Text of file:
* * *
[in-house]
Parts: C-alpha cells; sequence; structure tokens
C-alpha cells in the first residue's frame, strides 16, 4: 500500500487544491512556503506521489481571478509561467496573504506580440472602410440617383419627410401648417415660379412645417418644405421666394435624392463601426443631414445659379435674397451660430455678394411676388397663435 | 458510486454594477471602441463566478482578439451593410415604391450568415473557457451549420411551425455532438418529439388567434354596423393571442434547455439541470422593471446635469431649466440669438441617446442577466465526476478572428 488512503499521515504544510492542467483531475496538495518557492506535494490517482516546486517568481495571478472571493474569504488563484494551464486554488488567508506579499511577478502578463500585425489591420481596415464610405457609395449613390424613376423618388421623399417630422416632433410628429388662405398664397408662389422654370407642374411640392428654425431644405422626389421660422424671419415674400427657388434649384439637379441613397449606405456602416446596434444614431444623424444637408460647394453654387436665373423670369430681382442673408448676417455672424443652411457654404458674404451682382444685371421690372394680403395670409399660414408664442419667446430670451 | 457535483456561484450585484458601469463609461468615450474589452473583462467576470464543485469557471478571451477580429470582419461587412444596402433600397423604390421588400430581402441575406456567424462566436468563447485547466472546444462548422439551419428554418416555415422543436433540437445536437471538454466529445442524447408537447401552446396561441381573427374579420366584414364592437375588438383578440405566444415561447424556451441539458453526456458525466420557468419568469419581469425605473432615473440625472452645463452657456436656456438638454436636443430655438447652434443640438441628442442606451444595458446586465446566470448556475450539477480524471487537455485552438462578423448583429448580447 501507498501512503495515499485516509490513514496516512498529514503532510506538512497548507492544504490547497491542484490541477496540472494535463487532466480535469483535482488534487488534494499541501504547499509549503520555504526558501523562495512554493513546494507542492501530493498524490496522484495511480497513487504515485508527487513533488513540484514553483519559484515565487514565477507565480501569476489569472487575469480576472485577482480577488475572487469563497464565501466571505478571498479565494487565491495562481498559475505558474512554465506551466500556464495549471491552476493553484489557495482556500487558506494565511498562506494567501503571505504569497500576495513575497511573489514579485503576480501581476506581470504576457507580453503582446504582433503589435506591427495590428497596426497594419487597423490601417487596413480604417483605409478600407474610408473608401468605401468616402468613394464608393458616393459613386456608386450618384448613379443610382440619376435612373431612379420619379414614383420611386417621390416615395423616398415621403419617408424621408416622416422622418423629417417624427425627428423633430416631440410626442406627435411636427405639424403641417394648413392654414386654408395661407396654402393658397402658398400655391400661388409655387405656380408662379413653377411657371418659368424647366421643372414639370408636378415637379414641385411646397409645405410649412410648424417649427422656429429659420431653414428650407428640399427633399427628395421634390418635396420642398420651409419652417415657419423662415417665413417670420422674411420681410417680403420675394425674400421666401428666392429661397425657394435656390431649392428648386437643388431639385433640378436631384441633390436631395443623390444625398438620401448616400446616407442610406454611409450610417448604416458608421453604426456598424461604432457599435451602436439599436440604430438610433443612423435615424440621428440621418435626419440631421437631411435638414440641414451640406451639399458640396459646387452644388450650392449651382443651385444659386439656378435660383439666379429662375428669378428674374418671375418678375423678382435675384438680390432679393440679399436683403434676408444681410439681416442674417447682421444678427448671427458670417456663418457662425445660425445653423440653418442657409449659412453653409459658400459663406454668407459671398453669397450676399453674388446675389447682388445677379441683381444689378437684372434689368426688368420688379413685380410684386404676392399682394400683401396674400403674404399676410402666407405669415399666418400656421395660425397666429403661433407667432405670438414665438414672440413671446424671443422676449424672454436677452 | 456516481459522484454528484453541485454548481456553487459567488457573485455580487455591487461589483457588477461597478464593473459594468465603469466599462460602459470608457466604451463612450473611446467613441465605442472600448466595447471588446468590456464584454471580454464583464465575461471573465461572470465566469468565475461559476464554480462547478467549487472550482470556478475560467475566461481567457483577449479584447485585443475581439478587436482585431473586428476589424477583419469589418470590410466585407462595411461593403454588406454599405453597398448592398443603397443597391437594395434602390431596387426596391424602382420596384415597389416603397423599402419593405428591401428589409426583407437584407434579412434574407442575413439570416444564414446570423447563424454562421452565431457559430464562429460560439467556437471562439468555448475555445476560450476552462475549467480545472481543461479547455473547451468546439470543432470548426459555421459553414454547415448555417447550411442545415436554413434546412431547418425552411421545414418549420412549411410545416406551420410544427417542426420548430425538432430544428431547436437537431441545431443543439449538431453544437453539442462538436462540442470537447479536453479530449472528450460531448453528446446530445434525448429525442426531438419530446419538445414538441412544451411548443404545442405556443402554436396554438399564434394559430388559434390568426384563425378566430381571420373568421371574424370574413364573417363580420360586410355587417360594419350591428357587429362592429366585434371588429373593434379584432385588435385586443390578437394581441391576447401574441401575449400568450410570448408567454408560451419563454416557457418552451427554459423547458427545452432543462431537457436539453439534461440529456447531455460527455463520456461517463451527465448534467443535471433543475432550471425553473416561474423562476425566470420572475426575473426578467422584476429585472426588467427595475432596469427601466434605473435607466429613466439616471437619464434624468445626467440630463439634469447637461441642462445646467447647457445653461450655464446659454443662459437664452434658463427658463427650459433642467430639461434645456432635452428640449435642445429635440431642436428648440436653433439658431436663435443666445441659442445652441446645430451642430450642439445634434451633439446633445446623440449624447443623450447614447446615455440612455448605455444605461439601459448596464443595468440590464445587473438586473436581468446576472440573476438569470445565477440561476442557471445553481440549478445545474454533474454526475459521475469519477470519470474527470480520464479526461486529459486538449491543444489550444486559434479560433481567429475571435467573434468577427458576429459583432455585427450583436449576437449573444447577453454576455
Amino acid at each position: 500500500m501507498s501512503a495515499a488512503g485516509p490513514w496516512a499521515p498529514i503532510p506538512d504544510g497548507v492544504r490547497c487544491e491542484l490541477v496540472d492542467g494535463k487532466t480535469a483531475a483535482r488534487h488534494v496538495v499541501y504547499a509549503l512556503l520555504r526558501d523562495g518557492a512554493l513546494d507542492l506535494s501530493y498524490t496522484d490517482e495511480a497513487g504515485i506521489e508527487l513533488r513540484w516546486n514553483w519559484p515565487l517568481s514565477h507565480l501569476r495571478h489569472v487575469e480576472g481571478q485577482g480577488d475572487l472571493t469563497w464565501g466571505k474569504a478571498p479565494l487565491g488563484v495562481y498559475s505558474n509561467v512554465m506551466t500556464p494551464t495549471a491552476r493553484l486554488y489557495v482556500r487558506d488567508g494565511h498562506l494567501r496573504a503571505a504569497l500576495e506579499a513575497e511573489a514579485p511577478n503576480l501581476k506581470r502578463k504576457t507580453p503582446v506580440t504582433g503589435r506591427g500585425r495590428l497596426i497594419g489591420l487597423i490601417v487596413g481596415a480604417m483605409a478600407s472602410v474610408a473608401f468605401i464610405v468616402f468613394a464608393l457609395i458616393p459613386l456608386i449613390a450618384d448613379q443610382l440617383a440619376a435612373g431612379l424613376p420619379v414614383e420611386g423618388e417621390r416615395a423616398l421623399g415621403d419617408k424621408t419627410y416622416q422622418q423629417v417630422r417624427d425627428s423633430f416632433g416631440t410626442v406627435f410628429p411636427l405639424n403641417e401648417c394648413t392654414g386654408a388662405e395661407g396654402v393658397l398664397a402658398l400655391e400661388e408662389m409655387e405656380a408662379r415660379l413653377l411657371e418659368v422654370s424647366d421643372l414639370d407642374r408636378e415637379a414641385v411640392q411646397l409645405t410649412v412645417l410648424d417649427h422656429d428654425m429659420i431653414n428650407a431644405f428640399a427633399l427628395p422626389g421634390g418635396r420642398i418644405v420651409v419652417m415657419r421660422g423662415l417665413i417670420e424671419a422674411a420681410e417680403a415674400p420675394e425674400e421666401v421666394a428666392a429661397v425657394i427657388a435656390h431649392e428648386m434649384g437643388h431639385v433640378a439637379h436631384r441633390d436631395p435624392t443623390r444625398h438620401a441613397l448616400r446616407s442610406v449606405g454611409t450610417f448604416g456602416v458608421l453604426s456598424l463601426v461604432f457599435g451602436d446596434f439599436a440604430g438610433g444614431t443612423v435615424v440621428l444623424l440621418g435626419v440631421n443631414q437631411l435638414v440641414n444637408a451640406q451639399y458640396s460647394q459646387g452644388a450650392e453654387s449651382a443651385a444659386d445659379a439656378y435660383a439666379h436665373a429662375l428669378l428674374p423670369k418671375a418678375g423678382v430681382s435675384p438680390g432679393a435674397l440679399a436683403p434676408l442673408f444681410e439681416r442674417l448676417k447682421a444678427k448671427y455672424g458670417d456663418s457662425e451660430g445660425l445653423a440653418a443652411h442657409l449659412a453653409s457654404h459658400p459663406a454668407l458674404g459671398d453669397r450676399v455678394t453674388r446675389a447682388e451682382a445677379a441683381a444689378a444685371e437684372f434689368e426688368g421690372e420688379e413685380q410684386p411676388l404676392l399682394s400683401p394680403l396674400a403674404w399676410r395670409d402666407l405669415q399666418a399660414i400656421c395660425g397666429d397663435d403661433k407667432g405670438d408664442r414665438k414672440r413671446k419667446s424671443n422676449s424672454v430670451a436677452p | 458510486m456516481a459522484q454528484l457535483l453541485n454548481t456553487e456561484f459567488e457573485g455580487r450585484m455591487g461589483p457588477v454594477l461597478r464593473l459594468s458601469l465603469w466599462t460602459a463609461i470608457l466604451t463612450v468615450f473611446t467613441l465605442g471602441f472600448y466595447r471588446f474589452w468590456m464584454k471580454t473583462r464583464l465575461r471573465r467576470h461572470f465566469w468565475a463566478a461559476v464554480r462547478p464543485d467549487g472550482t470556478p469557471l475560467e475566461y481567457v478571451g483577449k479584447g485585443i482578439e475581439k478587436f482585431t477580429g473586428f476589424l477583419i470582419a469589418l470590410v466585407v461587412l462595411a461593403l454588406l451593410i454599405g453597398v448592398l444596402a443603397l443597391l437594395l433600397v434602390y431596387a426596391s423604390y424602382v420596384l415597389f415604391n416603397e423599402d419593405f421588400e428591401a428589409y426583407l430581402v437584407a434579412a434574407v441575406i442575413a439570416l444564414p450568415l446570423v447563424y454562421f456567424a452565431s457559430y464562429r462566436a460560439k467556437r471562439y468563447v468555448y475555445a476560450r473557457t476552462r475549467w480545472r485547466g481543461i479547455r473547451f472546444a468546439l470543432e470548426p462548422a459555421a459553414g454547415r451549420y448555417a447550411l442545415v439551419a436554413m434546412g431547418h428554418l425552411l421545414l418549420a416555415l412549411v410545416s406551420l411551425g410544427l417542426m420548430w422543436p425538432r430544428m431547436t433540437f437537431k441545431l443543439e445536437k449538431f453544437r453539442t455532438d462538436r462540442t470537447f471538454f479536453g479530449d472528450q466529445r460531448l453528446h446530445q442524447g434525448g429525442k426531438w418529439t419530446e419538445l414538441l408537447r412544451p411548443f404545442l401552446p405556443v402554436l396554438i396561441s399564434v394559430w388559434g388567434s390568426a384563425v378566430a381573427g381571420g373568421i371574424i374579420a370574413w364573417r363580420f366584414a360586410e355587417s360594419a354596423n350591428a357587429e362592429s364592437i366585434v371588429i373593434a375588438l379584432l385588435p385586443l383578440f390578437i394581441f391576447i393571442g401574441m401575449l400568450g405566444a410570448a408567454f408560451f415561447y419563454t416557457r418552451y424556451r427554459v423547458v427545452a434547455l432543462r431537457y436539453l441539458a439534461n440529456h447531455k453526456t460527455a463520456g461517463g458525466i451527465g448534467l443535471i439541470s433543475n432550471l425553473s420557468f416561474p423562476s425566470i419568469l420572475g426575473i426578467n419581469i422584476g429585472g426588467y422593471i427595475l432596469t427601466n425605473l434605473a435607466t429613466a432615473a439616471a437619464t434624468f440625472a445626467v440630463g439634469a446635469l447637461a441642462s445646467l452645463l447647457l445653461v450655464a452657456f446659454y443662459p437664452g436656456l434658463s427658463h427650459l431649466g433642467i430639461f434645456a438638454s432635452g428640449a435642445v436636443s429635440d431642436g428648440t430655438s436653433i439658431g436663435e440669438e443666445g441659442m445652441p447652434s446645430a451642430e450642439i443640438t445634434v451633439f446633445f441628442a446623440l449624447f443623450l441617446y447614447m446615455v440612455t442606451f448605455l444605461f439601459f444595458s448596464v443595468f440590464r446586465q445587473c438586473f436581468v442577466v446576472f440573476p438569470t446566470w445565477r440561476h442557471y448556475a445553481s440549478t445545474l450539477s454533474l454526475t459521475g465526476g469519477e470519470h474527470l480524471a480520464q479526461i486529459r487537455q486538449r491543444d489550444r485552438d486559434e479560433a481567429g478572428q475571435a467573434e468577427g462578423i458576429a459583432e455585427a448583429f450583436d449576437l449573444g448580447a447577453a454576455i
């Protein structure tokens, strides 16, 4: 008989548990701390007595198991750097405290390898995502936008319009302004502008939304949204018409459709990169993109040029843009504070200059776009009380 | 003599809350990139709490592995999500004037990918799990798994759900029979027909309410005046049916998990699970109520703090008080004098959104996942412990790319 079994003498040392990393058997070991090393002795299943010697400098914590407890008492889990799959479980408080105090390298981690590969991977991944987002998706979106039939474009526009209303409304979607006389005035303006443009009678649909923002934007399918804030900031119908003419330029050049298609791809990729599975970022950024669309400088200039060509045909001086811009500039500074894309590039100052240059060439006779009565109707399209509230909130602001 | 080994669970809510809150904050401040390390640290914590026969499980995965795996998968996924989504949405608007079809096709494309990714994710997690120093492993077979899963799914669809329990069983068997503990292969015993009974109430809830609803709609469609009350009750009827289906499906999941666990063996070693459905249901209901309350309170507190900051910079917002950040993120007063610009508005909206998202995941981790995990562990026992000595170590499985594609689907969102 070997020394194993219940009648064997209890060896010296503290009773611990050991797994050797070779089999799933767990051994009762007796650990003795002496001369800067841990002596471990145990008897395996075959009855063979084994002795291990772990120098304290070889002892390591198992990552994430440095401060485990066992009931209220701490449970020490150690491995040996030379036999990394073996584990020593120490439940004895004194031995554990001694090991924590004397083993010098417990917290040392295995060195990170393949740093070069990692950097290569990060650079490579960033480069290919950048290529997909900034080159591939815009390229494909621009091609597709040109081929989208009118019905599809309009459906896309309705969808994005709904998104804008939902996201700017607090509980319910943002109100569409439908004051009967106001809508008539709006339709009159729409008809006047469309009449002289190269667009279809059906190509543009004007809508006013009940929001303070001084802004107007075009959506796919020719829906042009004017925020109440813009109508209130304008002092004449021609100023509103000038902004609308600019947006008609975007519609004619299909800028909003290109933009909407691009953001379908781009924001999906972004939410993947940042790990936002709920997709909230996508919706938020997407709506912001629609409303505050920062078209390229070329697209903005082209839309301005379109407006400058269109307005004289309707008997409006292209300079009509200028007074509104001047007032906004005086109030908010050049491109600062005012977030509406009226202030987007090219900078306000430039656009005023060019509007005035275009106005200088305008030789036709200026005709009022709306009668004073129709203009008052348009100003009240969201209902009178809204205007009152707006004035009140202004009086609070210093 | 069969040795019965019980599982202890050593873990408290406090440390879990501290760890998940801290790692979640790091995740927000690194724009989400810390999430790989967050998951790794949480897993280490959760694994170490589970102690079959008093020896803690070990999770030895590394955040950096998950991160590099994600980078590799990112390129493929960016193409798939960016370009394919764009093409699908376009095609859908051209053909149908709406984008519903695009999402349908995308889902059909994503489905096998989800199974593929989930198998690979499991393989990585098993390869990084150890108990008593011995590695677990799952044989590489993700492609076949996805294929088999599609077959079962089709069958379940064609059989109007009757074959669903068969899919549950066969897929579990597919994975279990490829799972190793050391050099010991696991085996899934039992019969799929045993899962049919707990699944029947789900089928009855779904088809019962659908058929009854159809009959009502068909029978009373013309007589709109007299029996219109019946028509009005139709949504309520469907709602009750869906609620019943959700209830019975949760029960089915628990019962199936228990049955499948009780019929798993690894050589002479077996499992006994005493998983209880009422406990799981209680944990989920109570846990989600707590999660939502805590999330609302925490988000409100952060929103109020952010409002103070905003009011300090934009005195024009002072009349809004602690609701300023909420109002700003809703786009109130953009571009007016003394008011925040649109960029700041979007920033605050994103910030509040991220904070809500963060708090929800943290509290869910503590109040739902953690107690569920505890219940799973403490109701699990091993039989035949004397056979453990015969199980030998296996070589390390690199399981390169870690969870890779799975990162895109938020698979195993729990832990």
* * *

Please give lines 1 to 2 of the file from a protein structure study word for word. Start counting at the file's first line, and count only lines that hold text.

[in-house]
Parts: C-alpha cells; sequence; structure tokens